Most of Nadin Reschke’s research projects start from questions about the life and work situations of a group of people in connection with their individual biographies and specific local circumstances. The artist brings out personal and historical narratives through questions such as “How would a piece of clothing that expresses something about me, my cultural identity and what’s distinctive about that identity look?” Over the course of her projects, she connects conversations and encounters with encouraging and guiding people who are in most cases relatively unfamiliar with art to engage in creative action and implement artistic projects. This community engagement is ultimately expressed through selecting among fabrics that differ in their materiality and structure, choosing a specific color, designing patterns and decoration, and in the case of textiles choosing a sewing pattern. The clothing from Paikallisväri, for example, draws on women’s clothing in historical photographs from Finland and makes specific references to the distinctive facades of Rauma’s UNESCO World Heritage-listed wooden houses in its silhouettes and colors. The appliqués and design refer to the sea and the other powerful natural elements of the city, which lies on the Baltic Sea coast. Some pieces of clothing reproduce, while at the same time subverting, folkloric traditions, and others are tailored in the bright blue-and-orange jersey colors of the local favorite ice hockey team.
In her work So und so viel Gründe, hier zu sein [Such and such reasons to be here], Nadin Reschke draws attention to individuals’ statements and stories about their city on a stylized level. Here the fabrics and colors vicariously represent the people who were interviewed; they likewise become abstract portraits. Presented close together on bamboo poles hanging from the ceiling, the panels of fabric divide the exhibition space into intimate zones that limit one’s lines of vision and ability to gain an overall view. At the same time, the way the panels are hung makes it difficult to read the visualized texts. Nuances of color reflect the ambivalence in the mixture of positive and negative takes on life in Dresden against the backdrop of individual life experiences. These nuances arise from the dyeing process itself as well as from the overlapping of two cloths on each pole. Subjective differences and particularities are signaled through this. Through the use of identical materials with the same font and font size, as well as the concept of equal presentation of the individual fabrics, a group picture is also imparted, making commonalities legible.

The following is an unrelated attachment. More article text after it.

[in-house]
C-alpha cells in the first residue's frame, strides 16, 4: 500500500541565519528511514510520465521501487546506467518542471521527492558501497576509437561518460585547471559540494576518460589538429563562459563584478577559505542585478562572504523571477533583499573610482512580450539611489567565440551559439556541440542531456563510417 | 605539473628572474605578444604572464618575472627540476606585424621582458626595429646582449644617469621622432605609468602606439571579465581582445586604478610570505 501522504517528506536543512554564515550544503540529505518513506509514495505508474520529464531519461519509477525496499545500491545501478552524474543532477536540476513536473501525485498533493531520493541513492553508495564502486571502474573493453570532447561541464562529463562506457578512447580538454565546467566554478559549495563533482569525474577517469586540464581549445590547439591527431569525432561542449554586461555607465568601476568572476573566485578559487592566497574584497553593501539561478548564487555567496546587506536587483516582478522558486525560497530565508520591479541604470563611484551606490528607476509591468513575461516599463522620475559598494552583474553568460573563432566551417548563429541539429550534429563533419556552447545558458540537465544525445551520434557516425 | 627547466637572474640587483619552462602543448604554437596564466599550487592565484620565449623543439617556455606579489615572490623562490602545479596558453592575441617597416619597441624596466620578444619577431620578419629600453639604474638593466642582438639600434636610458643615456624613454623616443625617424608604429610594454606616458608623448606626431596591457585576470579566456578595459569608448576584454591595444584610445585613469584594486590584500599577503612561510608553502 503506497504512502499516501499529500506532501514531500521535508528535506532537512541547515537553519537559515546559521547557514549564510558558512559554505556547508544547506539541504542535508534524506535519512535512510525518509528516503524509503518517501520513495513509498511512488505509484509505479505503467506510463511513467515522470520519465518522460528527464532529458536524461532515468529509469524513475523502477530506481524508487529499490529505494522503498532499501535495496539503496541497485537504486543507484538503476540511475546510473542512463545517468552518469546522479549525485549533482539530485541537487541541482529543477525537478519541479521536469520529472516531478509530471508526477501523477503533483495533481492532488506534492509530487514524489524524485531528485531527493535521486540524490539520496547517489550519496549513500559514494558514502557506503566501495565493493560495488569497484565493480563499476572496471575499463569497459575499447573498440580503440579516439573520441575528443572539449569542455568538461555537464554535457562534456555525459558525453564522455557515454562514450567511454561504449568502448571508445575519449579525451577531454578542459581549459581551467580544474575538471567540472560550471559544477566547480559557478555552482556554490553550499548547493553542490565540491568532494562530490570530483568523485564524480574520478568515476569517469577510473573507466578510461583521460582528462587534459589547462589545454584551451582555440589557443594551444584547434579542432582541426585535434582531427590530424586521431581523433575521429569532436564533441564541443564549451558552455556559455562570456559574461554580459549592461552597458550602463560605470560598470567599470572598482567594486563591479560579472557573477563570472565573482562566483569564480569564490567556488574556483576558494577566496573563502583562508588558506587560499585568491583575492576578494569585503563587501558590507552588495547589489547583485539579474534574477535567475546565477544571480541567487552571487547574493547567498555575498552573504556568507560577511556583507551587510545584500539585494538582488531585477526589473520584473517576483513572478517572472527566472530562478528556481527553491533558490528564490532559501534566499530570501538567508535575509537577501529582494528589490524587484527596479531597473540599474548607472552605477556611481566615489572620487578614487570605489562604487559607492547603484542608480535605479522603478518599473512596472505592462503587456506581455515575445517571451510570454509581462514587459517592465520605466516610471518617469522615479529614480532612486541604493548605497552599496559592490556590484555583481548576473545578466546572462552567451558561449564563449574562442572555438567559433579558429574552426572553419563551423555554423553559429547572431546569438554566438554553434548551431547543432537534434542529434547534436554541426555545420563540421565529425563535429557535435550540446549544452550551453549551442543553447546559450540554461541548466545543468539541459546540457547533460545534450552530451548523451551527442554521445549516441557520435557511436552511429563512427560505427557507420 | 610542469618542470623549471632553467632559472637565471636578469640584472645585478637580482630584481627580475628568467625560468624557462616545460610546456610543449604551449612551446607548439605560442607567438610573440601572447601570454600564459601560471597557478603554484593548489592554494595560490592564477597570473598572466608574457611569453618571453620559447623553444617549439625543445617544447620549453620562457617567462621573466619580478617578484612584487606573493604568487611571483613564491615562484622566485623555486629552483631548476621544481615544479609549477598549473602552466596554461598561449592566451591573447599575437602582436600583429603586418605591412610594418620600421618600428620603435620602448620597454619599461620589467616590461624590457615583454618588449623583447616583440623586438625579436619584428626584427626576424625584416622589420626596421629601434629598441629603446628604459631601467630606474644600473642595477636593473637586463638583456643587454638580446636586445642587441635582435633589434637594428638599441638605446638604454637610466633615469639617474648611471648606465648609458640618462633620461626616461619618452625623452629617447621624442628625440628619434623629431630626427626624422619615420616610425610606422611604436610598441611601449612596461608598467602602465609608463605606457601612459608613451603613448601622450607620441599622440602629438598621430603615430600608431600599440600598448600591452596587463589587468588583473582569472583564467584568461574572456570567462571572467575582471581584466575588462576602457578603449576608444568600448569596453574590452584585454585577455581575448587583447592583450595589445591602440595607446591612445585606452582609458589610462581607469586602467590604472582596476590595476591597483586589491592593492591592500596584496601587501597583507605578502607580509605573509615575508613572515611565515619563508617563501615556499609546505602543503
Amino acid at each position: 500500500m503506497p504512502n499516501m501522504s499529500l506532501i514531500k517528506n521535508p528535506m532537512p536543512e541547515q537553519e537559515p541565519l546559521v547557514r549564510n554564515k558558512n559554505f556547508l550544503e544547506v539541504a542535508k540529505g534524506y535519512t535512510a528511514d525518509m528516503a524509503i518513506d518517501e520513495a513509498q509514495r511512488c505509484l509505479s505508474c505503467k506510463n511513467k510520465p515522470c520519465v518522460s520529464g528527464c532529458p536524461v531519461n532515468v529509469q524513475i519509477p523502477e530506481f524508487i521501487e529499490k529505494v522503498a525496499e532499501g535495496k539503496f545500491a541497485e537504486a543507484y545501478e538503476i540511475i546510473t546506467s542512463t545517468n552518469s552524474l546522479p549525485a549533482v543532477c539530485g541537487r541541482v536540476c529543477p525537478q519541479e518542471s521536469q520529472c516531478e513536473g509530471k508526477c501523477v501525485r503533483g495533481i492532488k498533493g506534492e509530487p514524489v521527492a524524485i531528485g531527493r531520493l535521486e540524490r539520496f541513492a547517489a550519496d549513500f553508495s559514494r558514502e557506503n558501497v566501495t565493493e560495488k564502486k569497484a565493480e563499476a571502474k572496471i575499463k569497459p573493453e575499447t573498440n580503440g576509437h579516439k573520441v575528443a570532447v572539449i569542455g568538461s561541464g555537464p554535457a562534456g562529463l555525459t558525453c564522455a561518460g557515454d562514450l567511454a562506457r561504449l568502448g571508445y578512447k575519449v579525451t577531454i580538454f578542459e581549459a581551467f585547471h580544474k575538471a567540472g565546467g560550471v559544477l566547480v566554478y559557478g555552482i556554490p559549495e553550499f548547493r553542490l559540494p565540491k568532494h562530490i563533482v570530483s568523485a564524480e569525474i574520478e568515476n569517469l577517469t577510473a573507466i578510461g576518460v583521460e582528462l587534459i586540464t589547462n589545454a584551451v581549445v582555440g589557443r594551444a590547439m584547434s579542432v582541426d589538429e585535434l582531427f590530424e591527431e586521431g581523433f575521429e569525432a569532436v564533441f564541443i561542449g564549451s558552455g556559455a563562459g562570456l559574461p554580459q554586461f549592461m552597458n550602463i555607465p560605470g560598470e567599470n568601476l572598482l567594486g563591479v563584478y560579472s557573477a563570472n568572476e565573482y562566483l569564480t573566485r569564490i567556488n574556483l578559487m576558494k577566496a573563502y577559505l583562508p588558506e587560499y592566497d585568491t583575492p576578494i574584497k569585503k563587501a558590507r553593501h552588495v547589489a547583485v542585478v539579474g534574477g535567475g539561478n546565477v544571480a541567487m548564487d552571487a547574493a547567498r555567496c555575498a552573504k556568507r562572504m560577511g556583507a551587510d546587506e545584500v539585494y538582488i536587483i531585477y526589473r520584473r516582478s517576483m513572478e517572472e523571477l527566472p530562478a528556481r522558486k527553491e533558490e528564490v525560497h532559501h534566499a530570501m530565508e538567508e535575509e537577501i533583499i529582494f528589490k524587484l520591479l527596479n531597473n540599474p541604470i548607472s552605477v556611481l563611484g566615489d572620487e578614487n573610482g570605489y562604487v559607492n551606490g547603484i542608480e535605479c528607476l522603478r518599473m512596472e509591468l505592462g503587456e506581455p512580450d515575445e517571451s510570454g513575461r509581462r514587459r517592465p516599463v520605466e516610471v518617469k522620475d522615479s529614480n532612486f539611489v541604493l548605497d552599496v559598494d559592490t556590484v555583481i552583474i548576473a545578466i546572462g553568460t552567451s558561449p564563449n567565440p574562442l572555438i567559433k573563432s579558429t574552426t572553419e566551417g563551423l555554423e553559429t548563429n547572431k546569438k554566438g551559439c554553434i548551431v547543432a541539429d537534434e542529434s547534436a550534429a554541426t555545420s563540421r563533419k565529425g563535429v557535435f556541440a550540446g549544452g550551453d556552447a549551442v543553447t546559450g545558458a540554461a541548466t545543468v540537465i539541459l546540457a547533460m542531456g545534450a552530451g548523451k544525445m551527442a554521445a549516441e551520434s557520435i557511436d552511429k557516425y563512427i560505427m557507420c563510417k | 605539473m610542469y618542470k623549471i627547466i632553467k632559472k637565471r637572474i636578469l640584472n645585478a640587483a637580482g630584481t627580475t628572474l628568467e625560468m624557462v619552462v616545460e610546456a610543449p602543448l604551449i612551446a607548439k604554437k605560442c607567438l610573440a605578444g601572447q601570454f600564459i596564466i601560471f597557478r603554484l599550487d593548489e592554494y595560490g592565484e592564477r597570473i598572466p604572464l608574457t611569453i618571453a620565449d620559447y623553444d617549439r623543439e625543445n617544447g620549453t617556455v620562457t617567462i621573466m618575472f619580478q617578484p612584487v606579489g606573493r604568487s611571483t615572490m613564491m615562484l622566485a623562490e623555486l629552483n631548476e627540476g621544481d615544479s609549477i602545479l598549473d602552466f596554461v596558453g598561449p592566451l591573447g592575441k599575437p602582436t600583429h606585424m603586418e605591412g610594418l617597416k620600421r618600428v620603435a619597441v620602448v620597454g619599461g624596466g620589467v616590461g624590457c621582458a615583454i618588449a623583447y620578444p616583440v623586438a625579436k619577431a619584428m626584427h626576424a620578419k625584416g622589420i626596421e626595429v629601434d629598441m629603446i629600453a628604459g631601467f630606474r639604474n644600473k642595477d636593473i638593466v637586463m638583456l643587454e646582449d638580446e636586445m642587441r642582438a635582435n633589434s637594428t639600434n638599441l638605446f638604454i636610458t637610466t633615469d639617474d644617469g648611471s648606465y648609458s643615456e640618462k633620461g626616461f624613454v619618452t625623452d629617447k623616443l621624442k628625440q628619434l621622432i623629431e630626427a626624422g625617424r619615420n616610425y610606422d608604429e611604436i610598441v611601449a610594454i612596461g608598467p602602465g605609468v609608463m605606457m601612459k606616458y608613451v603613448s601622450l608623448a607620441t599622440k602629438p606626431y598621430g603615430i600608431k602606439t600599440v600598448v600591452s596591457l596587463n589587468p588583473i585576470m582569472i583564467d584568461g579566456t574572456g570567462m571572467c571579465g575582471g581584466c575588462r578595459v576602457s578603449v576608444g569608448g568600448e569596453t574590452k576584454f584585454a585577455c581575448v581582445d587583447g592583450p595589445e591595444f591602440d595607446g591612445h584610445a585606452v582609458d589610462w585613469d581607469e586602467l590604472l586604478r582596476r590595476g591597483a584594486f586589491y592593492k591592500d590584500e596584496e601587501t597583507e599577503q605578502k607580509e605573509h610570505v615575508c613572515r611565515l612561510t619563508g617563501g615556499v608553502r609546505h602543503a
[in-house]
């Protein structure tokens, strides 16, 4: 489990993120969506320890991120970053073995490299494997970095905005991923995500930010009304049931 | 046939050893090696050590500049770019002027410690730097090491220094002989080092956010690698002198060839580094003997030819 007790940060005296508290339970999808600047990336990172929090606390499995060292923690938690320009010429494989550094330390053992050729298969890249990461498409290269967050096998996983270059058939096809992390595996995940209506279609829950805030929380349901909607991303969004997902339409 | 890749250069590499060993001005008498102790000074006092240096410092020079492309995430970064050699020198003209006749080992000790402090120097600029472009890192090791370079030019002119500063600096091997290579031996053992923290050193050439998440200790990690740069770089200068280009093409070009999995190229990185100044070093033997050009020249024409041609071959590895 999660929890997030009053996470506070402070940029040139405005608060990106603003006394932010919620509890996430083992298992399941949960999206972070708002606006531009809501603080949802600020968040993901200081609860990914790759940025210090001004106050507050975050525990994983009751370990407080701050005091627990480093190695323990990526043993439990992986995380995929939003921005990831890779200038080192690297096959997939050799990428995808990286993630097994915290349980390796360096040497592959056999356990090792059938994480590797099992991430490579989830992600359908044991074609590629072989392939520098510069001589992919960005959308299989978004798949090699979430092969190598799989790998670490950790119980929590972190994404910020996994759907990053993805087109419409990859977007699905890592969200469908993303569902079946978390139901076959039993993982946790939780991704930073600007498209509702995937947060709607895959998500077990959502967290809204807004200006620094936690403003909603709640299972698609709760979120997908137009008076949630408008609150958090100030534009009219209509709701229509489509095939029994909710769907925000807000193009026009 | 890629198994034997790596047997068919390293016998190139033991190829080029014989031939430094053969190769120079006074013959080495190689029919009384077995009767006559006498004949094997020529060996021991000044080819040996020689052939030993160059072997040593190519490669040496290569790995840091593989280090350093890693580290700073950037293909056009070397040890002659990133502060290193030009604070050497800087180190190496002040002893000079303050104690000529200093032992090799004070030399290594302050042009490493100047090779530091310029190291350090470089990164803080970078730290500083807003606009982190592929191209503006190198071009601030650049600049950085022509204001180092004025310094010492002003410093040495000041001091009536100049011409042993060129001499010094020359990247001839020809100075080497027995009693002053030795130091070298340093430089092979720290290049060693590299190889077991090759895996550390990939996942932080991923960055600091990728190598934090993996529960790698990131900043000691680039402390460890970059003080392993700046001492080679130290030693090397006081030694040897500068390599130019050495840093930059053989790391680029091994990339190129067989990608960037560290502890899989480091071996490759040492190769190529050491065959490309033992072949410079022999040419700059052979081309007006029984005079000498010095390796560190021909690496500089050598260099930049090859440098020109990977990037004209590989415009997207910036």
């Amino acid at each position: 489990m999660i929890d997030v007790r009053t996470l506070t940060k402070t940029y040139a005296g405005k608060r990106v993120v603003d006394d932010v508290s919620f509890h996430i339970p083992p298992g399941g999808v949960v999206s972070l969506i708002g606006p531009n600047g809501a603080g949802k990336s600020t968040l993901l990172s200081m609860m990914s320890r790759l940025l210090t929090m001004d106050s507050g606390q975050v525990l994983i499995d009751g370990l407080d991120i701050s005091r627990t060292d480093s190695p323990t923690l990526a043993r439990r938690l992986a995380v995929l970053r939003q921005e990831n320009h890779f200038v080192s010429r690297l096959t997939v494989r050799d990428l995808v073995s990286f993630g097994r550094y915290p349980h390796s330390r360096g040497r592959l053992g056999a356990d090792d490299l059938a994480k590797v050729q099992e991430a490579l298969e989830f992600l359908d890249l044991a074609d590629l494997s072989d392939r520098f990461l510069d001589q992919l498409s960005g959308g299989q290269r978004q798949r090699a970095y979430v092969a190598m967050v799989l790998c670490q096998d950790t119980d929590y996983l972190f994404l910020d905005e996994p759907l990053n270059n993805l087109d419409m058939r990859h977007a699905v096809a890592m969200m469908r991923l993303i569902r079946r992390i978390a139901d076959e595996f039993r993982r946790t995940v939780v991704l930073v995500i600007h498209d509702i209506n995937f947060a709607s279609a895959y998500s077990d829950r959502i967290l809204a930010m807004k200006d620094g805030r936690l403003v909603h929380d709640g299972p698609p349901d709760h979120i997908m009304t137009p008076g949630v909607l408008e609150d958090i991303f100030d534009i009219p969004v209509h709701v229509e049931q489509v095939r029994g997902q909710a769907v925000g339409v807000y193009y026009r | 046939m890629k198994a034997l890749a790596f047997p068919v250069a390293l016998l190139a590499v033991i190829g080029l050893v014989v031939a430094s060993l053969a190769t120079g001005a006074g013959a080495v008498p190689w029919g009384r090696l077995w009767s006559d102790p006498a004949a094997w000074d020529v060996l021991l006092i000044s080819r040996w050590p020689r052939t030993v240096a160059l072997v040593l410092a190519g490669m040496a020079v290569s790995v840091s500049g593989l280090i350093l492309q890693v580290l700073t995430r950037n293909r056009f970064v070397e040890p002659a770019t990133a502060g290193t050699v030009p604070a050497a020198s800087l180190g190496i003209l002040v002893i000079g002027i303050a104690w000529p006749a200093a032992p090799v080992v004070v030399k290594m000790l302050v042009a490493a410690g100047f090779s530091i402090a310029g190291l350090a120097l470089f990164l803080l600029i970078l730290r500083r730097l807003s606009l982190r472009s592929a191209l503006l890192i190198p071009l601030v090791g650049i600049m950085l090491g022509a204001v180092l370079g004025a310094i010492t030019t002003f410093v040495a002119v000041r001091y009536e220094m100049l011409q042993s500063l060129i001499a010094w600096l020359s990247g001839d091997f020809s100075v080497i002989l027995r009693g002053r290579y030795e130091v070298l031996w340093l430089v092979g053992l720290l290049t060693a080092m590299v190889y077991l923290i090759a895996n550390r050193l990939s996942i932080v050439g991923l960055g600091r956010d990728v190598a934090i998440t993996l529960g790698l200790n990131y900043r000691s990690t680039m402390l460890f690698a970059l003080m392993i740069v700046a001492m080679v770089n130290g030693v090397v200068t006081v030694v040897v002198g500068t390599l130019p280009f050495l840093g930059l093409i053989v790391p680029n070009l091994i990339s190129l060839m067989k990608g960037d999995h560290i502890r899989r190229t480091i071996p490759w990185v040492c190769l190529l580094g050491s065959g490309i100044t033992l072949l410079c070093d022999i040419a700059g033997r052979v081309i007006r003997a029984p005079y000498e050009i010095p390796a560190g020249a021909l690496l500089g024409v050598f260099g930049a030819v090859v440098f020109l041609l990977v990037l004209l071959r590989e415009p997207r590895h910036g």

Clothing and fabrics have an identity-creating function, which serves to mark subjects and make them visible as well as to delineate social groups and designate who belongs to them. By transforming the processes of designing and producing textiles into visible collective actions — in So und so viel Gründe, hier zu sein [Such and such reasons to be here], the public storytelling café, especially the dyeing and printing of fabrics in her studio, visible through the display window, and the documentary photographs in this publication – she does not only underscore existing blueprints for identity but also designates cultural identity(identities) as a social construct that is perpetually being manufactured and negotiated and must constantly be re-articulated. Fabrics and textiles not only serve to transmit knowledge and attributions but also – just like traditional, putatively “feminine” handicraft processes such as embroidery, sewing and dyeing – themselves play a part in the production of meaning, which is transferred (back) to the individual body.
Nadin Reschke’s artistic practice creates space for speaking freely and remembering the past unimpeded by taboos. Above all, she supports the participants in her projects toward empowering themselves to pose unfamiliar questions, find new forms of expression and consequently venture and lay claim to a new perspective on life for themselves.